Hey there, time traveller!
This article was published 20/4/2010 (2349 days ago), so information in it may no longer be current.
The Alberta oilpatch recently took two more giant steps toward controlling Canada's climate, environmental and energy policies.
Under the heading "Modernizing the Regulatory System," the 2010 federal budget removed all energy projects from the Canadian Environmental Assessment Agency and placed environmental reviews in the hands of the Calgary-based, oil and gas industry-friendly National Energy Board.
Shortly thereafter, the federal environment minister -- Calgary Centre-North MP Jim Prentice -- was endowed with vastly enhanced regulatory powers to break apart the environmental assessments of contentious projects so they can be handled piecemeal with no overall evaluation of their impact on land, water and air quality, not to mention climate change and human and other life.
Both changes come as Ottawa and Alberta are preparing to spend $140 million and $2 billion respectively on carbon capture and storage (CCS) and its supposed bonus side-benefit of enhanced oil recovery (EOR.)
Apache Canada Corporation describes itself as "a world leader" in EOR and CCS. " It is receiving $5 million in provincial royalty credits and another $3.1 million in federal grants to "test the concept of a vertical, top-down, acid-gas EOR flood, the first of its kind in the world."
Using carbon dioxide (CO2) for EOR is dubious enough, warns a scientist who was a involved in the IEA (International Energy Agency) Weyburn CO2 Monitoring and Storage Project. But to employ acid gas in EOR creates a whole new level of threat, Dennis LeNeveu continues.
Acid gas contains highly toxic hydrogen sulphide (H2S). Using it for EOR guarantees it is going into an area heavily penetrated by well bores with a high potential for eventual leakage. One breath of H2S at concentrations over 500 parts per million can lead to immediate death. Chronic exposure to lower levels can cause serious health problems for both humans and animals.
"The danger is, after all the available oil is extracted, the oil company leaves with a large volume of acid gas still trapped underground," LeNeveu says. "Well bore seals could eventually fail, allowing this toxin to escape to the atmosphere many years from now."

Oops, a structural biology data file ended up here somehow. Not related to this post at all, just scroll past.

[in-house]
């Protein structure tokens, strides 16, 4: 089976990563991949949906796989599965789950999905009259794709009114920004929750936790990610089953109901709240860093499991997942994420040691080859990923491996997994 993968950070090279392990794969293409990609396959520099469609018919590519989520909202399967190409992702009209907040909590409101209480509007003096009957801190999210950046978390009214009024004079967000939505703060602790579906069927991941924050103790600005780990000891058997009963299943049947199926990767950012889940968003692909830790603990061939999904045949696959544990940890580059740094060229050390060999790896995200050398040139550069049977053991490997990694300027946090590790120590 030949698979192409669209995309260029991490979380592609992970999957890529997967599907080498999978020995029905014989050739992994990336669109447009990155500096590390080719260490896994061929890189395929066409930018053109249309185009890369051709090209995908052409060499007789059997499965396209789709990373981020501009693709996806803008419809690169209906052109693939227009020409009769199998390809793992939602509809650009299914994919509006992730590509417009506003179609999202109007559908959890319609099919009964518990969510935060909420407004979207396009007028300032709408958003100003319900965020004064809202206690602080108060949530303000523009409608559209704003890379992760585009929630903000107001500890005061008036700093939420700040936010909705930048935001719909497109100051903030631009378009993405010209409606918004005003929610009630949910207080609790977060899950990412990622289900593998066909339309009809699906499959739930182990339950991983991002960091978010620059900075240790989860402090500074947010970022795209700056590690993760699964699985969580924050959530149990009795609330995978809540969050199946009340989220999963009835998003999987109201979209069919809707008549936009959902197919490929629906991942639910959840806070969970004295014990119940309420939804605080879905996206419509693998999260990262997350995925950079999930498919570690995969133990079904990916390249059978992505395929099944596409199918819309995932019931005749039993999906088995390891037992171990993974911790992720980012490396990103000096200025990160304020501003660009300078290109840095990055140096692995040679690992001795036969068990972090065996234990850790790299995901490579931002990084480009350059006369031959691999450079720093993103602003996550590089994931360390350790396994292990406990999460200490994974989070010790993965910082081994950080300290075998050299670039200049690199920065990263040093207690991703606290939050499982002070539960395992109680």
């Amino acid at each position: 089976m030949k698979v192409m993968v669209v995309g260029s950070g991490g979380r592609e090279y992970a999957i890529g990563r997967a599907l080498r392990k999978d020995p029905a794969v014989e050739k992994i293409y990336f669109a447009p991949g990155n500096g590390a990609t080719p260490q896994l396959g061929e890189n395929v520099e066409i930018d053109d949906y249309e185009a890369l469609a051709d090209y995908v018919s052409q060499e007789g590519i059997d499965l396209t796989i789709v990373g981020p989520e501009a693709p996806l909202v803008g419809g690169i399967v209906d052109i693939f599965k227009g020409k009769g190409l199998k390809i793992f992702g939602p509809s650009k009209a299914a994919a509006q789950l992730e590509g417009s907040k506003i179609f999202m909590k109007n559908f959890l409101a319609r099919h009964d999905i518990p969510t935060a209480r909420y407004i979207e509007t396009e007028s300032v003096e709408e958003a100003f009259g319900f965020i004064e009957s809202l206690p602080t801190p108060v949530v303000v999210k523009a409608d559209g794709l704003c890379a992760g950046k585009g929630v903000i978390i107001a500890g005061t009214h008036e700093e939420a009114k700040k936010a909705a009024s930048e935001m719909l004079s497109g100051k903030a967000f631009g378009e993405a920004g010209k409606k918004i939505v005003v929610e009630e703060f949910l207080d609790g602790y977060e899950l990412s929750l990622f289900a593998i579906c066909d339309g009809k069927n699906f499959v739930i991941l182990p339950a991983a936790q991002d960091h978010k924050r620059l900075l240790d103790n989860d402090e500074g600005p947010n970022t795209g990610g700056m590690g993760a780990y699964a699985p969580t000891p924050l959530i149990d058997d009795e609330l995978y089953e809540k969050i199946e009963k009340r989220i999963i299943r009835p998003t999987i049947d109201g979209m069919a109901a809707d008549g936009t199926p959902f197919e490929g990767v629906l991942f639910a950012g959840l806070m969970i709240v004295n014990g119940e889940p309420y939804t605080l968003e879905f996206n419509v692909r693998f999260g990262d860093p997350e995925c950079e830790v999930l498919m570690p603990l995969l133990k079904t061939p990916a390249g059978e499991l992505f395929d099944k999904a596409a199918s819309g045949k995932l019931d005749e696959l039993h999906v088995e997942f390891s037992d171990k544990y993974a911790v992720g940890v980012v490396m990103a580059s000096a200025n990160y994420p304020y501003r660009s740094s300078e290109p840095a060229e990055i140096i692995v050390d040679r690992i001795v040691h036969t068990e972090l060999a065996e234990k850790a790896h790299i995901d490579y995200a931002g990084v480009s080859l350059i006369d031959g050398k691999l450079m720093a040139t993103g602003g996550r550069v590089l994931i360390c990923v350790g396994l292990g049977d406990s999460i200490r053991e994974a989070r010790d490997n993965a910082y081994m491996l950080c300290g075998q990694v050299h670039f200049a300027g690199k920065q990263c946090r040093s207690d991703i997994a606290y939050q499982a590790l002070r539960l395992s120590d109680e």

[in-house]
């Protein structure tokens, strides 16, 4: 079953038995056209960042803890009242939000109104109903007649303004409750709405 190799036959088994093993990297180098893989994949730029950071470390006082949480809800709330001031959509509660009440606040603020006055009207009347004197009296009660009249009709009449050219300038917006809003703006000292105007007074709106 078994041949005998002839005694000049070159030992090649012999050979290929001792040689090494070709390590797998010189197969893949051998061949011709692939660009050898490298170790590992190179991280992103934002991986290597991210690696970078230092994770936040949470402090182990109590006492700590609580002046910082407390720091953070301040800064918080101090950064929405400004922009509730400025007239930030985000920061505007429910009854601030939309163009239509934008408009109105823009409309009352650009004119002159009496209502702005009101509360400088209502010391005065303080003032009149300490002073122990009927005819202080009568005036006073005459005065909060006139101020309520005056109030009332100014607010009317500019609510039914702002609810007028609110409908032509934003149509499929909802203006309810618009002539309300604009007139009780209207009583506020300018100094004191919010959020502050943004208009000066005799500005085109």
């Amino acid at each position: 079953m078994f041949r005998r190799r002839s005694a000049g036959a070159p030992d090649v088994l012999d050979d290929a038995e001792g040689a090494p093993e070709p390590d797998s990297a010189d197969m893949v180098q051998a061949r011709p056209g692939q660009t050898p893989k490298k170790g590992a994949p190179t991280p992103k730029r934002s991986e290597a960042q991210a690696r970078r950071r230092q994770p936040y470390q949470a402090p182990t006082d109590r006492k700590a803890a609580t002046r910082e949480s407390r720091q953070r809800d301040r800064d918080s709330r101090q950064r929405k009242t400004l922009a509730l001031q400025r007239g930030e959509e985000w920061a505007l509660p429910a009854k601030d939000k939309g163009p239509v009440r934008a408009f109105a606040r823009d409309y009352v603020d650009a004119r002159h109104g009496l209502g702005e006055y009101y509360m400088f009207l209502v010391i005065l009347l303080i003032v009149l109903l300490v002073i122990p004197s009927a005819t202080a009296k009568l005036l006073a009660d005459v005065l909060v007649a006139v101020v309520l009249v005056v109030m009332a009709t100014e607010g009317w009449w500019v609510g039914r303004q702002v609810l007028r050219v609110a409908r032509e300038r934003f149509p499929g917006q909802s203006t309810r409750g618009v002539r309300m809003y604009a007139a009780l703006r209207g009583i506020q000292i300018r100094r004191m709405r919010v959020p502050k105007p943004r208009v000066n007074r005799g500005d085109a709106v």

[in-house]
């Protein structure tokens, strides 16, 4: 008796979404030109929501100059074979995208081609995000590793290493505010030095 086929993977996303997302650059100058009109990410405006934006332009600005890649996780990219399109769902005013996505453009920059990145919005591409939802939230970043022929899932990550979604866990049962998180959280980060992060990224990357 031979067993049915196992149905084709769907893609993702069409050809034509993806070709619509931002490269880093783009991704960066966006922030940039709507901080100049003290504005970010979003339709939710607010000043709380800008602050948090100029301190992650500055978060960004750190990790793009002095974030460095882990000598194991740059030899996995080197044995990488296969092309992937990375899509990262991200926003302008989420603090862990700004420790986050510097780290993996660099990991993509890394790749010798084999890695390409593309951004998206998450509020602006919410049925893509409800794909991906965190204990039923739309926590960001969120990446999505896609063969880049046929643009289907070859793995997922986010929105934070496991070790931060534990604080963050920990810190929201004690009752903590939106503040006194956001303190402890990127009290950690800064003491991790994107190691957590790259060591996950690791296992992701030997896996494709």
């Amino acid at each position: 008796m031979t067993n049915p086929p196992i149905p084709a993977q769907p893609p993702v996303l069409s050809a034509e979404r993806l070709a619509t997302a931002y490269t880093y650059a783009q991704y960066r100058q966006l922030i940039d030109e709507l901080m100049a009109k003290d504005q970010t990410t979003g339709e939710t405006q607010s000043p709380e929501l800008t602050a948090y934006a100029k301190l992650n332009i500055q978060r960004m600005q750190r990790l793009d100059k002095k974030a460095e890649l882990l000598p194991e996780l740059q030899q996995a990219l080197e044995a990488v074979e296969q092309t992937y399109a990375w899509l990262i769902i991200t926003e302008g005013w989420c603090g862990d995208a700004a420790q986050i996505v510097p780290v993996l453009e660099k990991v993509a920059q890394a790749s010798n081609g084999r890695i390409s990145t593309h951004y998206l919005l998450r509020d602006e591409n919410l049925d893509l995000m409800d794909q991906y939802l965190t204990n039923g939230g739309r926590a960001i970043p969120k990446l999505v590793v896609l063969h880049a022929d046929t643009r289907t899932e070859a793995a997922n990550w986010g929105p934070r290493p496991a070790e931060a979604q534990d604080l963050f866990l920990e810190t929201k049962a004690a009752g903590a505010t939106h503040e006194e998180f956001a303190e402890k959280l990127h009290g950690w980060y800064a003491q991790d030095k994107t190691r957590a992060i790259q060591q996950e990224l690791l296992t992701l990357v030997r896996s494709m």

Meanwhile, oil companies and oil-producing nations around the world are looking to Alberta to begin their own widespread use of acid gas for EOR because in most oil-producing regions of the world, so-called sweet natural gas is depleted.
LeNeveu says the whole CCS risk has not been properly quantified. And his concerns are validated in a major paper released by the Munk Centre for International Studies' Program on Water Issues last September. Researched and written by Edmonton Journal columnist Graham Thomson, the paper says CCS, which it describes as a "major pillar of Canada's climate change plan," is so flawed that to pursue it now, with neither the proper science nor laws in place, would be "sheer folly."
Alberta is a pincushion of about 400,000 wells. Long after the oil is gone, CO2 could leak to the surface, burdening subsequent generations with releases of greenhouse gas. CO2 leakage from an abandoned well bore could asphyxiate people in the immediate area. CO2 can leak arsenic and lead into groundwater supplies. Massive amounts of artificially entombed CO2 can cause earthquakes. Finally, a sudden release of a large cloud of CO2 could asphyxiate all living things caught in it.
Some of the report's statistics are staggering. Just to sequester 25 per cent of global carbon emissions would require an infrastructure twice the size of everything today's oil industry has built in the past century, according to one estimate. "Needless to say, such a technical feat could not be accomplished within a single generation."
Perhaps the most damning section of the report outlines what Thomson calls "Canada's regulation deficit." Public liabilities for long-term disposal of CO2 largely remain an unanswered policy question, the paper says. Unlike the "transparent" U.S. system, Alberta's regulatory regime "is opaque at best and most times simply obscure," the paper says.
While the U.S. EPA has held workshops and public stakeholder meetings on the protection of groundwater, "Canada has held none."
While the EPA proposes CO2 storage sites must show the gas won't endanger U.S. drinking water for 50 years prior to the site's closure, Canada "has not started a transparent rule-setting process to protect drinking water, let alone groundwater."
Concludes the paper: "Given the paucity of groundwater information in Canada and lack of national water standards, the push to accelerate (CCS) could pose real risks to our groundwater resources. In sum, the marriage of a brave new technology with a political fix for an immediate climate problem could have negative long-term consequences for Canadian taxpayers and water drinkers without stabilizing the climate."